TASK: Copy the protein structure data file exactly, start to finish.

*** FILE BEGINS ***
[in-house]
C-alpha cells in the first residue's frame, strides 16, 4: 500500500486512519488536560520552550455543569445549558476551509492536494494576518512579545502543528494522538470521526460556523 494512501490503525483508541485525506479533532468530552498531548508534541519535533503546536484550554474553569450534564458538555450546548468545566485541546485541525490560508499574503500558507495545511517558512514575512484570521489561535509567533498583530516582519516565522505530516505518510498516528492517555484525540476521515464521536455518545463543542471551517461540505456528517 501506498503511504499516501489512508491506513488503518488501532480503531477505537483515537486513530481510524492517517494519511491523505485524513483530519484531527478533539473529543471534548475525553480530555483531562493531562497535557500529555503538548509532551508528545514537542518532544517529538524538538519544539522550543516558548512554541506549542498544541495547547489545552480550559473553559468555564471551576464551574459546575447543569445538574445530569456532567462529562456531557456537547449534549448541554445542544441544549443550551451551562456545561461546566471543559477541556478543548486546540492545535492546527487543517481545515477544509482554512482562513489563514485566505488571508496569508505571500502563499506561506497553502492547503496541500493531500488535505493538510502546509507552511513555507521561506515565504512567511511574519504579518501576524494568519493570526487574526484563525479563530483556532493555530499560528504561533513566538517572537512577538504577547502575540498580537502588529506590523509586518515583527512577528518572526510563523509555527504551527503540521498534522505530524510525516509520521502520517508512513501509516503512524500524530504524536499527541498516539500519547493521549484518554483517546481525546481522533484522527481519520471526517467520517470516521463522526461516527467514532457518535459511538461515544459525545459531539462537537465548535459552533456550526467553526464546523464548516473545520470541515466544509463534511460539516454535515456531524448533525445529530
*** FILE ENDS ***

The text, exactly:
[in-house]
C-alpha cells in the first residue's frame, strides 16, 4: 500500500486512519488536560520552550455543569445549558476551509492536494494576518512579545502543528494522538470521526460556523 494512501490503525483508541485525506479533532468530552498531548508534541519535533503546536484550554474553569450534564458538555450546548468545566485541546485541525490560508499574503500558507495545511517558512514575512484570521489561535509567533498583530516582519516565522505530516505518510498516528492517555484525540476521515464521536455518545463543542471551517461540505456528517 501506498503511504499516501489512508491506513488503518488501532480503531477505537483515537486513530481510524492517517494519511491523505485524513483530519484531527478533539473529543471534548475525553480530555483531562493531562497535557500529555503538548509532551508528545514537542518532544517529538524538538519544539522550543516558548512554541506549542498544541495547547489545552480550559473553559468555564471551576464551574459546575447543569445538574445530569456532567462529562456531557456537547449534549448541554445542544441544549443550551451551562456545561461546566471543559477541556478543548486546540492545535492546527487543517481545515477544509482554512482562513489563514485566505488571508496569508505571500502563499506561506497553502492547503496541500493531500488535505493538510502546509507552511513555507521561506515565504512567511511574519504579518501576524494568519493570526487574526484563525479563530483556532493555530499560528504561533513566538517572537512577538504577547502575540498580537502588529506590523509586518515583527512577528518572526510563523509555527504551527503540521498534522505530524510525516509520521502520517508512513501509516503512524500524530504524536499527541498516539500519547493521549484518554483517546481525546481522533484522527481519520471526517467520517470516521463522526461516527467514532457518535459511538461515544459525545459531539462537537465548535459552533456550526467553526464546523464548516473545520470541515466544509463534511460539516454535515456531524448533525445529530